Building Blocks - The Foundations of Our Science
Without a strong foundation, structures become weak and fail. Science is no different. Here are a few of our foundational building blocks that have become an established baseline for ocean stewardship and science excellence.
Sound science requires a strong foundation made with solid, reliable building blocks. Developing those building blocks takes time, thought, and fortitude. For us, that’s 150 years of asking tough research questions. Many of our surveys, equipment, methods, research programs, and reference collections simply started as questions: Can we measure it?, How do we measure it?, or What do we measure it with? . Let’s take a look at the history and evolution of a few of our foundational building blocks, and see how they became established baselines of ocean stewardship and science excellence that you can’t find anywhere else.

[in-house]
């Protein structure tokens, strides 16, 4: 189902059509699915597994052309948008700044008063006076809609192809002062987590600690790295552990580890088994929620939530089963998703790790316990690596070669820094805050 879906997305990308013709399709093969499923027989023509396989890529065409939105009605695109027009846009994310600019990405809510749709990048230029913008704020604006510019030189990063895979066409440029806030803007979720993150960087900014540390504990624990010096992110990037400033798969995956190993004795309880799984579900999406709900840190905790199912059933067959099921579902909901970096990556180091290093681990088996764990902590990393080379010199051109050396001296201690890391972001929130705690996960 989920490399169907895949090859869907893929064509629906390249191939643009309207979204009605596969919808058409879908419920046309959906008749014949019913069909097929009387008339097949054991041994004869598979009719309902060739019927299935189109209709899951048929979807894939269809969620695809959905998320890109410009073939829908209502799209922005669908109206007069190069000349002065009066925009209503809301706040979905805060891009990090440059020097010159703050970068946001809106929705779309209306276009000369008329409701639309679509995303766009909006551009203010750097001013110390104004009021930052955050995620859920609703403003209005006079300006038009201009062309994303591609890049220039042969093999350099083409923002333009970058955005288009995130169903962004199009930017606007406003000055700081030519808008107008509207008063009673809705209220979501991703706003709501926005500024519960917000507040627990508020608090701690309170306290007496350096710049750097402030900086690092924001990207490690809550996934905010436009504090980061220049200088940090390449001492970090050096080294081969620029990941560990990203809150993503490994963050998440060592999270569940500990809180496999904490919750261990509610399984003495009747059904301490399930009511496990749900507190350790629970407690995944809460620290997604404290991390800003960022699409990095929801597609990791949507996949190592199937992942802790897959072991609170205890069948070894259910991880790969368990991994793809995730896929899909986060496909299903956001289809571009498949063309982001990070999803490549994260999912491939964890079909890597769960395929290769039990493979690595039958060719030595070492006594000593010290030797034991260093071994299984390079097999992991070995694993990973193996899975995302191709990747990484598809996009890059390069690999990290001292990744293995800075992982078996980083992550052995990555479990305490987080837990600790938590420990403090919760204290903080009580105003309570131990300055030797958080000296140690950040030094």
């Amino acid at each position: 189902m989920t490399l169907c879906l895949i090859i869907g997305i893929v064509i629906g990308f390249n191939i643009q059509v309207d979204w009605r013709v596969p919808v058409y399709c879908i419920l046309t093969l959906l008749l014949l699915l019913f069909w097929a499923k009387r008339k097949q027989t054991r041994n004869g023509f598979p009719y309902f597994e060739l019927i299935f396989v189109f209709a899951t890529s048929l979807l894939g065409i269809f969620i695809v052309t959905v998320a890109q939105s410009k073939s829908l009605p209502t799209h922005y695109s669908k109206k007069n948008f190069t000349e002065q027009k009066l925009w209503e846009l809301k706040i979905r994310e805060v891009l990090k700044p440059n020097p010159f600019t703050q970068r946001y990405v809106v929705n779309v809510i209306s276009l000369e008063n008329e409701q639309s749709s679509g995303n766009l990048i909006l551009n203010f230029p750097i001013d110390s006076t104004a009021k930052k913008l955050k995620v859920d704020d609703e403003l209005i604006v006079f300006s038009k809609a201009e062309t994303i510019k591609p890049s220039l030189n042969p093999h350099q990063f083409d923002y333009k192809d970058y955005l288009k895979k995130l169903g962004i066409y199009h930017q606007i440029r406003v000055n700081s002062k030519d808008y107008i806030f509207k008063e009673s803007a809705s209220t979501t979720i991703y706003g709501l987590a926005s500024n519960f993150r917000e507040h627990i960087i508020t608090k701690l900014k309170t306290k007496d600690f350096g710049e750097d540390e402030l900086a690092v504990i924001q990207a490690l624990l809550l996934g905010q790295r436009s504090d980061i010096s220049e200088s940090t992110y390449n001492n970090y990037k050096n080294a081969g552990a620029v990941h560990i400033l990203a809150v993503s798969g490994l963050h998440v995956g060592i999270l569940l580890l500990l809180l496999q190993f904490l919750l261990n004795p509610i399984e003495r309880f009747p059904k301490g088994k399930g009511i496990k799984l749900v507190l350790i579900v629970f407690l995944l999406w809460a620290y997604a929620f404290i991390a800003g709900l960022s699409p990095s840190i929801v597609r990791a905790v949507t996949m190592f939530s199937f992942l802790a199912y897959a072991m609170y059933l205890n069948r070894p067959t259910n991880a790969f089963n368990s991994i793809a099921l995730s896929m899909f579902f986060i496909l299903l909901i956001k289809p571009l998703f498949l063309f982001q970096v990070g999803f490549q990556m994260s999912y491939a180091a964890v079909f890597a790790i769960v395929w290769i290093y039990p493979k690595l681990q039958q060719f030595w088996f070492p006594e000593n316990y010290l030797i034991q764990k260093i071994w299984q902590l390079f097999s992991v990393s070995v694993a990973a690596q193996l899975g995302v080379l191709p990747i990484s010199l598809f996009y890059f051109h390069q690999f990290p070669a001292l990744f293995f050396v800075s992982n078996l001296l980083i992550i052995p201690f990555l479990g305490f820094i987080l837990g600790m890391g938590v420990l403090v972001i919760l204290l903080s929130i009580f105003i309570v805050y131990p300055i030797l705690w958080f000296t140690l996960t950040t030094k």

Standard Seawater? Yes, There is Such a Thing!
Spencer Baird established the first federal fisheries lab in Woods Hole for a number of reasons. One of them was the salinity of the seawater, which he felt was suitable for rearing animals and a consistent source for research experiments.
Today the NEFSC has an entire laboratory built to support aquaculture. But did you know this charge goes all the easy back to 1872, then $15,000 in Congressional funding to the U.S. Fish Commission started a nationwide fish propagation effort? Read more about how the commission took on this project and successfully moved fish live fish from the East Coast to the West Coast in the days before flight.
NOAA's Long History of Water Column Sampling in the Northeast
What started as ocean exploration in 1912 is now a broadly focused, long-term program. We supply critical information to climate research and predictions, fisheries and protected species management, and basic science.
Learn more about the history of column sampling.